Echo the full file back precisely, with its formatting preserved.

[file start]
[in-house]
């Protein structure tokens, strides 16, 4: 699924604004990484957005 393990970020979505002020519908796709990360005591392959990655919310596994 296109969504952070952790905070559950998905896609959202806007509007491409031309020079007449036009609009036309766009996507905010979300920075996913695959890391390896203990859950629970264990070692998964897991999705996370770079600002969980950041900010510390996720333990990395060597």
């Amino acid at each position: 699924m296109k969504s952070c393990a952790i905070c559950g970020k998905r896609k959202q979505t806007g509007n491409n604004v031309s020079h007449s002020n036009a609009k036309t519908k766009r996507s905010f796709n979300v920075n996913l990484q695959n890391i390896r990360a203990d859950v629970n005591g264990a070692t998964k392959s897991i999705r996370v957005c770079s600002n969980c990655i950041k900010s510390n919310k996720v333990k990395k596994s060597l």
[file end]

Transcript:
[in-house]
């Protein structure tokens, strides 16, 4: 699924604004990484957005 393990970020979505002020519908796709990360005591392959990655919310596994 296109969504952070952790905070559950998905896609959202806007509007491409031309020079007449036009609009036309766009996507905010979300920075996913695959890391390896203990859950629970264990070692998964897991999705996370770079600002969980950041900010510390996720333990990395060597």
């Amino acid at each position: 699924m296109k969504s952070c393990a952790i905070c559950g970020k998905r896609k959202q979505t806007g509007n491409n604004v031309s020079h007449s002020n036009a609009k036309t519908k766009r996507s905010f796709n979300v920075n996913l990484q695959n890391i390896r990360a203990d859950v629970n005591g264990a070692t998964k392959s897991i999705r996370v957005c770079s600002n969980c990655i950041k900010s510390n919310k996720v333990k990395k596994s060597l």